Lacon; Or, Many Things in Few Words Addressed to Those who Think, Volumes 1 à 2

Longman, Hurst, Rees, Orme, Brown, & Green, 1825 - 253 pages

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Page 41 - And down she sucked with her the whirling wave, Like one who grapples with his enemy, And strives to strangle him before he die.
Page 101 - And conceiving God to be the fountain of wisdom, I thought it right and necessary to solicit his assistance for obtaining it ; to this end I formed the following little prayer, which was prefixed to my tables of examination, for daily use.
Page 27 - There's nought, no doubt, so much the spirit calms As rum and true religion : thus it was, Some plunder'ed, some drank spirits, some sung psalms, The high wind made the treble, and as bass The hoarse harsh waves kept time ; fright cured the qualms Of all the luckless landsmen's sea-sick maws : Strange sounds of wailing, blasphemy, devotion, Clamour'd in chorus to the roaring ocean.
Page 41 - And first one universal shriek there rush'd, Louder than the loud ocean, like a crash Of echoing thunder ; and then all was hush'd, Save the wild wind and the remorseless dash Of billows ; but at intervals there gush'd, Accompanied with a convulsive splash, A solitary shriek, the bubbling cry Of some strong swimmer in his agony.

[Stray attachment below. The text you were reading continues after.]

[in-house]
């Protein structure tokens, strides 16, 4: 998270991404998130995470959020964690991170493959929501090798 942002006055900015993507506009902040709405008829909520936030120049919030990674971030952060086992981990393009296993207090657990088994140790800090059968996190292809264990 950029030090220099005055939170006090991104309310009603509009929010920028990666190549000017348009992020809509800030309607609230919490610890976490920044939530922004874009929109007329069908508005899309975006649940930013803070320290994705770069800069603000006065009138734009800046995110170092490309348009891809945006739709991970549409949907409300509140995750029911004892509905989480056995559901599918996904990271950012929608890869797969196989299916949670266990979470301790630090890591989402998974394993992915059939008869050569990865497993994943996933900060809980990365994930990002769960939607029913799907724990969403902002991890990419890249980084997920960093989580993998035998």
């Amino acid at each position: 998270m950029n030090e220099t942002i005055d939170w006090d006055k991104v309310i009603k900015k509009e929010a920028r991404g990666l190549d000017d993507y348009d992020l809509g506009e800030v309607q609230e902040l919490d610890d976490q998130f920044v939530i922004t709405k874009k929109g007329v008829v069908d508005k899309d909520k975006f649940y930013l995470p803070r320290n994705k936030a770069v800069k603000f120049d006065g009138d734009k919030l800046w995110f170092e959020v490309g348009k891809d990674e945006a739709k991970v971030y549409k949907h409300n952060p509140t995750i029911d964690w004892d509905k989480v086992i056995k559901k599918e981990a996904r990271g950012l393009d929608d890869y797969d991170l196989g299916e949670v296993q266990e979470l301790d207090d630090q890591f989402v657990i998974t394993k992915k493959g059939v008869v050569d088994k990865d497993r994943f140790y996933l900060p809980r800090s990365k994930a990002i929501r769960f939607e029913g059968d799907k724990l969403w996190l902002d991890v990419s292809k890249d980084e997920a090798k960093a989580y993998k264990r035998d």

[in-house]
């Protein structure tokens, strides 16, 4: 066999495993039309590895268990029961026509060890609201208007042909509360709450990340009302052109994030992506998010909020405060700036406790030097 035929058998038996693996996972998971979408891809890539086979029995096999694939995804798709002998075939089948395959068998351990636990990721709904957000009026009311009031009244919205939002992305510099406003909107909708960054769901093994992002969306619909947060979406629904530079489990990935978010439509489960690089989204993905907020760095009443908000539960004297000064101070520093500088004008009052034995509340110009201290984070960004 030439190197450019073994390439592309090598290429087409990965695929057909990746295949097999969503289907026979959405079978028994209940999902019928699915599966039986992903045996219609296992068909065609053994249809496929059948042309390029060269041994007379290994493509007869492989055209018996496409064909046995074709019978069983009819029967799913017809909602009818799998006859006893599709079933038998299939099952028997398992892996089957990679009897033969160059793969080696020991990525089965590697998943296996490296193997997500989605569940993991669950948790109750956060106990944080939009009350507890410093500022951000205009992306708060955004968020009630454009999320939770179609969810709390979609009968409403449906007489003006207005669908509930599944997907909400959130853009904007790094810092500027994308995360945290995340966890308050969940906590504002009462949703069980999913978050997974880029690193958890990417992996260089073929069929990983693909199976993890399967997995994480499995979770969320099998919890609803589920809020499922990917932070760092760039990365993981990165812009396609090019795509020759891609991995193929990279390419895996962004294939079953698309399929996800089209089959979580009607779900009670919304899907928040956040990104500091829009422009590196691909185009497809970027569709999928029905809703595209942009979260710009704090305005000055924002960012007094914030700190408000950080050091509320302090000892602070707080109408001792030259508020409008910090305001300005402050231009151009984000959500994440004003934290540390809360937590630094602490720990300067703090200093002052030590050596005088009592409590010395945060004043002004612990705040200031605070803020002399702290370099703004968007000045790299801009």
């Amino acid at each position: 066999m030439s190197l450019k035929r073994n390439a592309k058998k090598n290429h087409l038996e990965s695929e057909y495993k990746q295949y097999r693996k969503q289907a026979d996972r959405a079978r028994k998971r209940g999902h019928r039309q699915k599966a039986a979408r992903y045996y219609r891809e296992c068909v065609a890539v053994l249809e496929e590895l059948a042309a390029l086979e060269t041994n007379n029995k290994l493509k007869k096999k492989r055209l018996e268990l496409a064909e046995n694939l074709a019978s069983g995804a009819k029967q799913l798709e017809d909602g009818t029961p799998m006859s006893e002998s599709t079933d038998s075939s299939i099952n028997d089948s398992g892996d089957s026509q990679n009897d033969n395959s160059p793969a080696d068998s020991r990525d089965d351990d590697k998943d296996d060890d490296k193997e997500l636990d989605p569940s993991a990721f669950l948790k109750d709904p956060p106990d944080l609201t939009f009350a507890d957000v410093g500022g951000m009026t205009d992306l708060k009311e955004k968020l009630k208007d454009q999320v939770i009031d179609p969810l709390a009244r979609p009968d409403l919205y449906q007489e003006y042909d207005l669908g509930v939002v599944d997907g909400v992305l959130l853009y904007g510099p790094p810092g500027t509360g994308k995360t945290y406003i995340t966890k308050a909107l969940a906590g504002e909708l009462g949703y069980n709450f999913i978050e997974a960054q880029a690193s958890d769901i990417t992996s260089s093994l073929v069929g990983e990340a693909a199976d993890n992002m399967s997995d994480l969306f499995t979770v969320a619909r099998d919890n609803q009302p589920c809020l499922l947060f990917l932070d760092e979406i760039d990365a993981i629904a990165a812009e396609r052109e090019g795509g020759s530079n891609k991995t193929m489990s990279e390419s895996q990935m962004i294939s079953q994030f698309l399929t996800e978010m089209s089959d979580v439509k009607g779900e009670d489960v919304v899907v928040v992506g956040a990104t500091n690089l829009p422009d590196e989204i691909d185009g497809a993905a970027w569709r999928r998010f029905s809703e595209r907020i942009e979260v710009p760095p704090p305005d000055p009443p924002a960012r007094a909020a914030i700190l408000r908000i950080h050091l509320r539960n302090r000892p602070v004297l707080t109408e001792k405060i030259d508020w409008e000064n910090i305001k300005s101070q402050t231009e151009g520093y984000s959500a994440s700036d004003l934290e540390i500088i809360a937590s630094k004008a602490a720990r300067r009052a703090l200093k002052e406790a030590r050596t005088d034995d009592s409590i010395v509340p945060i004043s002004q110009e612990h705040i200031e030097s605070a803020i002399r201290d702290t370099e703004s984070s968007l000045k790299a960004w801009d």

Page 69 - Men are born with two eyes, but with one tongue, in order that they should see twice as much as they say...
Page 174 - No two things differ more than hurry and dispatch. Hurry is the mark of a weak mind, dispatch of a strong one.
Page 20 - Man's love is of man's life a thing apart ; 'Tis woman's whole existence...
Page 41 - No more — no more — Oh! never more on me The freshness of the heart can fall like dew, Which out of all the lovely things we see Extracts emotions beautiful and new; Hived in our bosoms like the bag o' the bee: Think'st thou the honey with those objects grew?
Page 14 - Lucretius' irreligion is too strong, For early stomachs, to prove wholesome food; I can't help thinking Juvenal was wrong, Although no doubt his real intent was good, For speaking out so plainly in his song, So much indeed as to be downright rude; And then what proper person can be partial To all those nauseous epigrams of Martial?
Page xii - That writer does the most, who gives his reader the most knowledge, and takes from him the least time.

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